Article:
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Imposter Syndrome and Anxiety
“Help, I Feel Like An Imposter…”

The anxious feeling that you’re a fraud and that any day now you’ll be found out is more common than one might think. Imposter anxiety is common among high achievers who often minimize their successes.   As a result, these individuals lack in self-confidence and don’t feel deserving of their accomplishments even though they are perceived as successful by others. Research has shown that two out of five accomplished individuals consider themselves frauds and other studies have shown that 70% of all people feel like they are imposters at one time or another. According to Inc. Magazine, an estimated 40% of successful people consider themselves frauds.

The term “Imposter Syndrome” was coined in the 1970s by psychologists Pauline Clance and Suzanne Imes. They described Imposter Syndrome as a feeling of “phoniness in people who believe that they are not intelligent, capable or creative despite evidence of high achievement.” While these individuals “are highly motivated to achieve,” they “live in fear of being ‘found out’ or “exposed as frauds.”

The talented Oscar winning actress, Jodie Foster, said, “I still believe that at any time the no-talent police will come and arrest me”. Maya Angelou, a famous author and poet who won three Grammys and was nominated for a Pulitzer Prize and a Tony Award, said, “I have written 11 books, but each time I think, ‘Uh oh, they’re going to find out now. I’ve run a game on everybody, and they’re going to find me out.’” Even Albert Einstein may have suffered from imposter anxiety. A month before his death, he was known to have said, “the exaggerated esteem in which my lifework is held makes me very ill at ease. I feel compelled to think of myself as an involuntary swindler.” Despite of all of their achievements, these individuals, like many other accomplished people with imposter anxiety, still question their successes.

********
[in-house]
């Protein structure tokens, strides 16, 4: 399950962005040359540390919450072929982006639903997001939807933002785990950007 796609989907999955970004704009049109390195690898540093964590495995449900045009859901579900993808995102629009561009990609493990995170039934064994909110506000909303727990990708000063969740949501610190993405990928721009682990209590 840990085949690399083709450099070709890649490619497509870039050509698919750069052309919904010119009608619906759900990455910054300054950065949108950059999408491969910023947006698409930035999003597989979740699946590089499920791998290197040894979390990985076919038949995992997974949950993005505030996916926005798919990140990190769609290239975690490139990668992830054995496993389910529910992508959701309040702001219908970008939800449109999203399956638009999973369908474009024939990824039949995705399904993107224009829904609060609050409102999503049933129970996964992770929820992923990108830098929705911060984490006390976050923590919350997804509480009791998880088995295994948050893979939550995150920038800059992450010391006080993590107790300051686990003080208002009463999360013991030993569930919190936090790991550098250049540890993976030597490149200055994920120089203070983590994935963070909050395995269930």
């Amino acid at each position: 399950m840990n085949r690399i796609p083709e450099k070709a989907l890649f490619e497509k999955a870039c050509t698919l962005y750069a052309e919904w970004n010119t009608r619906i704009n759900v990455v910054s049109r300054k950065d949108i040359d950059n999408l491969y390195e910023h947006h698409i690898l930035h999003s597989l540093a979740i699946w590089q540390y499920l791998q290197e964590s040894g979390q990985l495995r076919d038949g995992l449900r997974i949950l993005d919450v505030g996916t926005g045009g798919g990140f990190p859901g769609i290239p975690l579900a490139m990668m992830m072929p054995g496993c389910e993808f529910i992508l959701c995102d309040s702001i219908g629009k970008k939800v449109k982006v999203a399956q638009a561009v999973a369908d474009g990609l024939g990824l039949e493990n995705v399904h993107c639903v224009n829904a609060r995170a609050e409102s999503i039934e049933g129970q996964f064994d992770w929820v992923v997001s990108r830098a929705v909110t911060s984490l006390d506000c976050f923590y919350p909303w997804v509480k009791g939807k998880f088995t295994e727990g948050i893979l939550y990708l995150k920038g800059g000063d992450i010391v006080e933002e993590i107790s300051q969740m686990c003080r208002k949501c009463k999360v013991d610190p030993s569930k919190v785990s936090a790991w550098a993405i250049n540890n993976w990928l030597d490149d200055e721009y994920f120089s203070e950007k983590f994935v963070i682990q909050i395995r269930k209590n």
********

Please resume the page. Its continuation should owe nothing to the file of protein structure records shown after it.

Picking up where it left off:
Although both men and women can experience imposter anxiety, research has found that women are affected more often. Those who are affected by imposter syndrome do not fall into one specific diagnostic category, but tend to have clinical symptoms of generalized anxiety, depression, lack of self-confidence and high frustration levels due to an inability to meet self-imposed standards of achievement.

imposter-syndrome-anxietyIndividuals who suffer from imposter anxiety tend to:

  • worry that people will find out that they are not as smart and capable as others think they are
  • credit their accomplishments to being “no big deal” or “a fluke”
  • avoid taking on challenges because of constant self-doubt
  • hate making mistakes
  • need to do things perfectly
  • feel defeated by any kind of criticism, viewing it as proof of incompetence
  • believe that others are more competent, smarter and more capable
  • live in constant fear of being found out

At the core of Imposter Syndrome is a fragile or low self-esteem. Even when the individual with imposter anxiety experiences success, old core beliefs have them questioning their self-worth, denying their achievement and a self-critical inner voice tells them, “You will never be good at anything and you’ll never amount to anything. Soon everyone will find out”. For those with imposter anxiety, success doesn’t help their feelings of low self-worth, instead it makes them think that they just fooled everyone into believing something that really isn’t true.

A big reason for feeling like a fraud and experiencing imposter anxiety is listening to and believing our own inner critic. Experienced Cognitive Behavioral Therapy (CBT) therapists can help those with imposter anxiety change the maladaptive core beliefs and the negative, critical self-talk that has become a habit.

At GroundWork Counseling in Orlando, our specialized CBT therapists can help you to reduce your feelings of anxiety and help you to enjoy and celebrate your work and school accomplishments without feeling like a fraud.


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